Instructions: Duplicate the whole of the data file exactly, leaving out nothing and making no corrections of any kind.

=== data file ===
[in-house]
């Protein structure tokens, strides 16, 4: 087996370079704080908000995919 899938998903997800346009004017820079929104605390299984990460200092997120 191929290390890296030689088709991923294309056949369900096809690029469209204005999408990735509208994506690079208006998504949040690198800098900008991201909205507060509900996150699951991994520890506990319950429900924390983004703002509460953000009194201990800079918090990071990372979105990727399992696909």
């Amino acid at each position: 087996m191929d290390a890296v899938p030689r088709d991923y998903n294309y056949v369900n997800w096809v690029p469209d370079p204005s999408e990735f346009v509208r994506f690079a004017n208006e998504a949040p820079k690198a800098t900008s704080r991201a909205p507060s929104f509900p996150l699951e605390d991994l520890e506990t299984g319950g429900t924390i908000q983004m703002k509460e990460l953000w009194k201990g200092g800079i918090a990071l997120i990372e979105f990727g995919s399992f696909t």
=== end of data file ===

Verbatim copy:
[in-house]
């Protein structure tokens, strides 16, 4: 087996370079704080908000995919 899938998903997800346009004017820079929104605390299984990460200092997120 191929290390890296030689088709991923294309056949369900096809690029469209204005999408990735509208994506690079208006998504949040690198800098900008991201909205507060509900996150699951991994520890506990319950429900924390983004703002509460953000009194201990800079918090990071990372979105990727399992696909």
């Amino acid at each position: 087996m191929d290390a890296v899938p030689r088709d991923y998903n294309y056949v369900n997800w096809v690029p469209d370079p204005s999408e990735f346009v509208r994506f690079a004017n208006e998504a949040p820079k690198a800098t900008s704080r991201a909205p507060s929104f509900p996150l699951e605390d991994l520890e506990t299984g319950g429900t924390i908000q983004m703002k509460e990460l953000w009194k201990g200092g800079i918090a990071l997120i990372e979105f990727g995919s399992f696909t």